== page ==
The US Internal Revenue Service views Bitcoin as property – not currency – for tax purposes, similar to stocks and bonds. But the U.S. Treasury defines it as a decentralized virtual currency.
What this means for you:
- Users – If you buy Bitcoins and use them to purchase legal virtual goods and services, you are doing it legally, according to the U.S. Financial Crimes Enforcement Network, FinCEN. BTC received from another person as a result of exchange counts as gross income subject to income tax.
- Miners – If you mine Bitcoins and exchange them for fiat currency, FinCEN views you as a money transmitter, which could make you liable for the money transmitting business (MTB) classification. There is little clarity on that matter for now, though. BTC earned by mining is viewed as income by IRS and is taxable, with the expenses accrued being deductible (i.e., computing power). When miners sell their coins, they are taxed on the increase in the BTC value between the time the coins were mined and when they were sold.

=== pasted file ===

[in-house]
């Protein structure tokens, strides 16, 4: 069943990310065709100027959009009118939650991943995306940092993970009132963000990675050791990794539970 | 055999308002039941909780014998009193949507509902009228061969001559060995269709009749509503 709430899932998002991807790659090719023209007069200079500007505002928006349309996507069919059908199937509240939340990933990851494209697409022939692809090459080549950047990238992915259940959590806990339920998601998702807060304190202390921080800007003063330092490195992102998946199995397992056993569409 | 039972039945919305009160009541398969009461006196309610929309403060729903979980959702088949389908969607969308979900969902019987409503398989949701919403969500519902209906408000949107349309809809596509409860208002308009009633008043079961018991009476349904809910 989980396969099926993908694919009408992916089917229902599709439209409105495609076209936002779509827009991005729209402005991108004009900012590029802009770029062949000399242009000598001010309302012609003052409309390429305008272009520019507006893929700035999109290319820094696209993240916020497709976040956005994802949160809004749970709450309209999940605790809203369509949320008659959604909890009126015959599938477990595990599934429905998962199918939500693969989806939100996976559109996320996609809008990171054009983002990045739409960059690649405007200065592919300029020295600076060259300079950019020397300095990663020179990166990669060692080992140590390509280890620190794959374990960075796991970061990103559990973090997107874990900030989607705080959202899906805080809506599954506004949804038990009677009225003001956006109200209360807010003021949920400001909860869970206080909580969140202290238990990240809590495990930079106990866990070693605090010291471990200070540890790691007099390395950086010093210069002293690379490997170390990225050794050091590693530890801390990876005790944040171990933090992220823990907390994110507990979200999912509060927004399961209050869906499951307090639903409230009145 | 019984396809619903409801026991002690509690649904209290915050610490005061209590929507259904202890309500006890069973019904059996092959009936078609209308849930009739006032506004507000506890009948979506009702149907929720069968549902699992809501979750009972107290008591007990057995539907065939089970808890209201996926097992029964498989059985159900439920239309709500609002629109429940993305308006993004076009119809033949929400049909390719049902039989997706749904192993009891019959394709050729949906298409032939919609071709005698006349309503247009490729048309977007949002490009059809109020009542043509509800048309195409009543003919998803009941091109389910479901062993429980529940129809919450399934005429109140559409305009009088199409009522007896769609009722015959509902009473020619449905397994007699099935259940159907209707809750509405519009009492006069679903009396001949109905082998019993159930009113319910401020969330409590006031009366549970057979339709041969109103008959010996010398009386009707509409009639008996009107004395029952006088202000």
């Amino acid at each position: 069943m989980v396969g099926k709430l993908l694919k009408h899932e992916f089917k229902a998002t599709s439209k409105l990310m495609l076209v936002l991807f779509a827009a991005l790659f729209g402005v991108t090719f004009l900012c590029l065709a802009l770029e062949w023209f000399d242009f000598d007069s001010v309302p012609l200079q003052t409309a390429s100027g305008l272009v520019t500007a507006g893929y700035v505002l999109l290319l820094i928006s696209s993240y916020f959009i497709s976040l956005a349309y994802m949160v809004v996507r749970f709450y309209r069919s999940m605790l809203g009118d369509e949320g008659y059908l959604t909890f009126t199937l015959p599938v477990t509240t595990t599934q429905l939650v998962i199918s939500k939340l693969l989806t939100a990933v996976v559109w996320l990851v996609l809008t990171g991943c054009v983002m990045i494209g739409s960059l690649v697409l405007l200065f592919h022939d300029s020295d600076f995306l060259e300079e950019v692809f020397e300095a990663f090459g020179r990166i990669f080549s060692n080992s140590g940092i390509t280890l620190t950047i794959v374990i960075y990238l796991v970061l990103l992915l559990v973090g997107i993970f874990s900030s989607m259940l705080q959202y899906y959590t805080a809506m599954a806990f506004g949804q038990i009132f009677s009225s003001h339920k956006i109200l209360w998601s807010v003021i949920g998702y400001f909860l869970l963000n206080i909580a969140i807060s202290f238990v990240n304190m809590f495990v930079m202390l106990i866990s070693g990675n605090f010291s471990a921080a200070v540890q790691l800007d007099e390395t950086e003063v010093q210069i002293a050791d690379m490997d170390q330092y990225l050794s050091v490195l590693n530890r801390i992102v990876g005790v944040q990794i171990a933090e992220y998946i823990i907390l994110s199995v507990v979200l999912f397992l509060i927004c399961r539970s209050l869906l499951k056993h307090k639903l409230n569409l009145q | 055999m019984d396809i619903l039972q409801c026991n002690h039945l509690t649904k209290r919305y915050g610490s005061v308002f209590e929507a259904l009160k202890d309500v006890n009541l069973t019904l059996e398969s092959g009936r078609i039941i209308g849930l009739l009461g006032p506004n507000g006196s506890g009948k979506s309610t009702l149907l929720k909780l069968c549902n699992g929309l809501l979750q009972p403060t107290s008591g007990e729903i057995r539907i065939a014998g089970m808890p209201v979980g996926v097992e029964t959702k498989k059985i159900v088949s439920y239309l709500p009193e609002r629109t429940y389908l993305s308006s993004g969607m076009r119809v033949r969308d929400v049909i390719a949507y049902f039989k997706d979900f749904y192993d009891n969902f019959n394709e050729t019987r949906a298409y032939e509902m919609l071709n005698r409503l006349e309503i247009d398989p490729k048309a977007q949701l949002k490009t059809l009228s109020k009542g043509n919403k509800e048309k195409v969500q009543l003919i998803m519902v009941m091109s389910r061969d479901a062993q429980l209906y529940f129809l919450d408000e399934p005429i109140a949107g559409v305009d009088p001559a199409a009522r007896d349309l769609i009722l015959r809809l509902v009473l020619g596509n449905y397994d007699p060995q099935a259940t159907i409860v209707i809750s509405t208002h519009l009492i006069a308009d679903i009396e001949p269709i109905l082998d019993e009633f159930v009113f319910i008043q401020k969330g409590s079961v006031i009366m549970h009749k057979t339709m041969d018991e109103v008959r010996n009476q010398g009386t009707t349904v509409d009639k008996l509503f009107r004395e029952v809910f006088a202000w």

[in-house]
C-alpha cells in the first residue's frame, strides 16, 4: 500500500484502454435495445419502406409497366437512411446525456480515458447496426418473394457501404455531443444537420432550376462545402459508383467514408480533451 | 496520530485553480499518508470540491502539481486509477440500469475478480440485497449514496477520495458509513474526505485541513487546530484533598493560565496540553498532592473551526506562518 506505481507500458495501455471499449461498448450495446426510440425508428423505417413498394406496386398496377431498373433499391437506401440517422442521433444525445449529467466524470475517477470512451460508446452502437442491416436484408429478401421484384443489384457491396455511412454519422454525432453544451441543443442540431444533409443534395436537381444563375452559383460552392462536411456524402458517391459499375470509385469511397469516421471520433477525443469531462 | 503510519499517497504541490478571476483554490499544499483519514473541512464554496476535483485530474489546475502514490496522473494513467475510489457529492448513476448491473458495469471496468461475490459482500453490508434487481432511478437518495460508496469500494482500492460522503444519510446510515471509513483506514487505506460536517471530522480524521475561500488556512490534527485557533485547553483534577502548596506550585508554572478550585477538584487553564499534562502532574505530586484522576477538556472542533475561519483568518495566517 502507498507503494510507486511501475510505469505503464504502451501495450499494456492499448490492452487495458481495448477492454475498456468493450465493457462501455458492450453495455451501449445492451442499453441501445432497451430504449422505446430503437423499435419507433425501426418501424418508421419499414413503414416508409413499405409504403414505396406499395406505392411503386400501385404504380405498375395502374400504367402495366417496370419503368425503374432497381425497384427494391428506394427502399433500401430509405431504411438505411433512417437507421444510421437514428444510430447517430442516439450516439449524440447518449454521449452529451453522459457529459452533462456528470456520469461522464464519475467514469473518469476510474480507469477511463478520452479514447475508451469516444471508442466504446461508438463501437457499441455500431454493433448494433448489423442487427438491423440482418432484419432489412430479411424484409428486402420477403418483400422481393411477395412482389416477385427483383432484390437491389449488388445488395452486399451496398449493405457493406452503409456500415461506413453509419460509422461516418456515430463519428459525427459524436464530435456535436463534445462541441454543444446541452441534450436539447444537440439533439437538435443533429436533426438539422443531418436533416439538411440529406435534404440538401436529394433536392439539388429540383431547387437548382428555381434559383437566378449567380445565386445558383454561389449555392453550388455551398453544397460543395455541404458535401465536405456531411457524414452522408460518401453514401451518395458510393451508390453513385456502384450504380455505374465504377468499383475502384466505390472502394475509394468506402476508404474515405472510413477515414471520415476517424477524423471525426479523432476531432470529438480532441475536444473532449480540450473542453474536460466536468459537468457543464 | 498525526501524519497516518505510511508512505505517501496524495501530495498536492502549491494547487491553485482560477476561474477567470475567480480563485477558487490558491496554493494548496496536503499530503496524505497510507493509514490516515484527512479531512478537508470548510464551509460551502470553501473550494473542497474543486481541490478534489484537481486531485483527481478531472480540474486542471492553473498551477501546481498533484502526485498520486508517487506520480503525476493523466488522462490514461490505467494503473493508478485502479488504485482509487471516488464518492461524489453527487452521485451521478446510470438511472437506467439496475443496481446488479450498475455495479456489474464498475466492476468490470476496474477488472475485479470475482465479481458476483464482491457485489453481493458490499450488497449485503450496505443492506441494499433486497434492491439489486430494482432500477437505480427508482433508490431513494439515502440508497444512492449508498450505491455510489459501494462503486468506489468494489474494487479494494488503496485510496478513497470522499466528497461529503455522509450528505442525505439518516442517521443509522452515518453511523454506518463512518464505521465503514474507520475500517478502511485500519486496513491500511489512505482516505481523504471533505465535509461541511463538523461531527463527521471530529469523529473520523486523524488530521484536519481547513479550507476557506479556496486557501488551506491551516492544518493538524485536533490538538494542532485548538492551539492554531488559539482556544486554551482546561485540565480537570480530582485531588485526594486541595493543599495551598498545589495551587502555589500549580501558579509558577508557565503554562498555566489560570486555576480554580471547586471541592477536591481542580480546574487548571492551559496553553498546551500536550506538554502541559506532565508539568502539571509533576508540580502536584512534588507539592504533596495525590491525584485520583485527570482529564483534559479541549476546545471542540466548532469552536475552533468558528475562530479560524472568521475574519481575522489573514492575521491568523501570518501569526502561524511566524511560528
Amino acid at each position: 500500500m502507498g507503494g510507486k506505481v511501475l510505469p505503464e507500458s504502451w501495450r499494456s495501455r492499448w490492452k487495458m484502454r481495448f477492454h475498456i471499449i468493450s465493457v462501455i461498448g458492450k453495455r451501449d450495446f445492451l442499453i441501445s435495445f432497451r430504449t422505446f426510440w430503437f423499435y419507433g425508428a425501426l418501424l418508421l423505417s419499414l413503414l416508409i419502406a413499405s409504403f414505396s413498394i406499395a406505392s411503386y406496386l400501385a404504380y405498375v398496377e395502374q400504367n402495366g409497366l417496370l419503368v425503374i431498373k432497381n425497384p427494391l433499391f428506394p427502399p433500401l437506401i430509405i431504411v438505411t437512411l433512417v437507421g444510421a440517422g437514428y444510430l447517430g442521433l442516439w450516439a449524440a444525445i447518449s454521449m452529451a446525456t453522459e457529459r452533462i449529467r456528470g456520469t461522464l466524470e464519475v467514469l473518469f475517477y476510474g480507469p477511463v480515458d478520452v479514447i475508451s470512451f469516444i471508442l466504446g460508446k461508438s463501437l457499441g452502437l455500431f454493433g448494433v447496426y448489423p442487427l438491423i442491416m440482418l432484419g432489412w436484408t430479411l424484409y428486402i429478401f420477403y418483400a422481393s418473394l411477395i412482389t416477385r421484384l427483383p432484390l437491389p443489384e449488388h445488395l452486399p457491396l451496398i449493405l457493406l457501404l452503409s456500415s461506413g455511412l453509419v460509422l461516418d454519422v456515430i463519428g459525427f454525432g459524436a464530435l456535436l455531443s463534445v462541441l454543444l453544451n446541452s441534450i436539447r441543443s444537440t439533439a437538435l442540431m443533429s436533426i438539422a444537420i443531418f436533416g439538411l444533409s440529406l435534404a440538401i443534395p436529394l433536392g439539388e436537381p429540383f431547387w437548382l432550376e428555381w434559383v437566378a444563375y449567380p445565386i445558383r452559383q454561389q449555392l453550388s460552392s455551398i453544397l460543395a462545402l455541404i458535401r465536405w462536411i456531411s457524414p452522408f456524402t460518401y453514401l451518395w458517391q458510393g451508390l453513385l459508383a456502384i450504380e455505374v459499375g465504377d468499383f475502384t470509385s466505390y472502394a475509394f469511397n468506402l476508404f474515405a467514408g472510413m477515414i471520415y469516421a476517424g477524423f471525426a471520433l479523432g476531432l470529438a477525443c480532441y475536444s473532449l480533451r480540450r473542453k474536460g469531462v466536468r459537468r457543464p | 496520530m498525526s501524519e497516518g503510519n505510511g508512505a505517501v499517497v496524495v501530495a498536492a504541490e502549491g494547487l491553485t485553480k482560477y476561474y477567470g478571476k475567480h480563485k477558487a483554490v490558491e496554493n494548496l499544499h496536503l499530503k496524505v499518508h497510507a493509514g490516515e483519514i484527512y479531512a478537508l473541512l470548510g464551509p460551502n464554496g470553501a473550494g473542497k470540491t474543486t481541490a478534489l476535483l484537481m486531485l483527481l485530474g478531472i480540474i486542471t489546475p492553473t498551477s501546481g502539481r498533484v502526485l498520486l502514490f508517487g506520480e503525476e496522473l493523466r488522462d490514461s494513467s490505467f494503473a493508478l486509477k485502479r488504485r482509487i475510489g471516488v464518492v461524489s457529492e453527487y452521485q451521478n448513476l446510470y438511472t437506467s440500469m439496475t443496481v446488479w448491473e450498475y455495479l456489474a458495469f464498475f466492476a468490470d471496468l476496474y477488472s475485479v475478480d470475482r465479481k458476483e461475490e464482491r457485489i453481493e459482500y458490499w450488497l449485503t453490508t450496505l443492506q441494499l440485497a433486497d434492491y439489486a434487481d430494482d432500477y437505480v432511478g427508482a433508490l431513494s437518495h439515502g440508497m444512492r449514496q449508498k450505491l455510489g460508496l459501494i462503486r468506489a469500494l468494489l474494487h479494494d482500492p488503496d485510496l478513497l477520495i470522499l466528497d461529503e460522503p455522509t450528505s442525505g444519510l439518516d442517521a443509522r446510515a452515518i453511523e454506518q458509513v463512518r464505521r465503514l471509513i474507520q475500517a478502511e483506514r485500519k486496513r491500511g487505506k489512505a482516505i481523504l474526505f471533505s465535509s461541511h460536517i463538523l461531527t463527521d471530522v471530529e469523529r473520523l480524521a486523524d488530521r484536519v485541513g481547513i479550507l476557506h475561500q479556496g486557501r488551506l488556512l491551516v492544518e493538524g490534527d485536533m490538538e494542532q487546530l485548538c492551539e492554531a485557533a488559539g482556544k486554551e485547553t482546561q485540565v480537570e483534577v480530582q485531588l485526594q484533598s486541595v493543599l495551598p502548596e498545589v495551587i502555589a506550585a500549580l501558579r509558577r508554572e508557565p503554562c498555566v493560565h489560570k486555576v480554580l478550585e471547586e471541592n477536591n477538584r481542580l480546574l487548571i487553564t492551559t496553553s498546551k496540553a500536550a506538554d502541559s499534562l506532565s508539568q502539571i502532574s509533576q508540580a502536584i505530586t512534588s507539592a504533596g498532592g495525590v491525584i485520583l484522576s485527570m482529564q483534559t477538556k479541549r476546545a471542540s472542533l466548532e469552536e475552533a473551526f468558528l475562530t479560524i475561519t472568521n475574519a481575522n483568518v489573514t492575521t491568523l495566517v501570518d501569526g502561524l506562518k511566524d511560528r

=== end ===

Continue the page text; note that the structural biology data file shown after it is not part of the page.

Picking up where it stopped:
- Exchanges – These are definitely viewed as MTBs by FinCen. In tax terms, BTC earned through trade or running an exchange falls under capital gains and is taxed.
- The IRS issued draft guidance on virtual currency on how it views BTC as a taxable asset.
- You also need to account for how much your coins are worth in relation to USD, keep a detailed BTC expense report, and record the BTC value when you spend it.
Around the World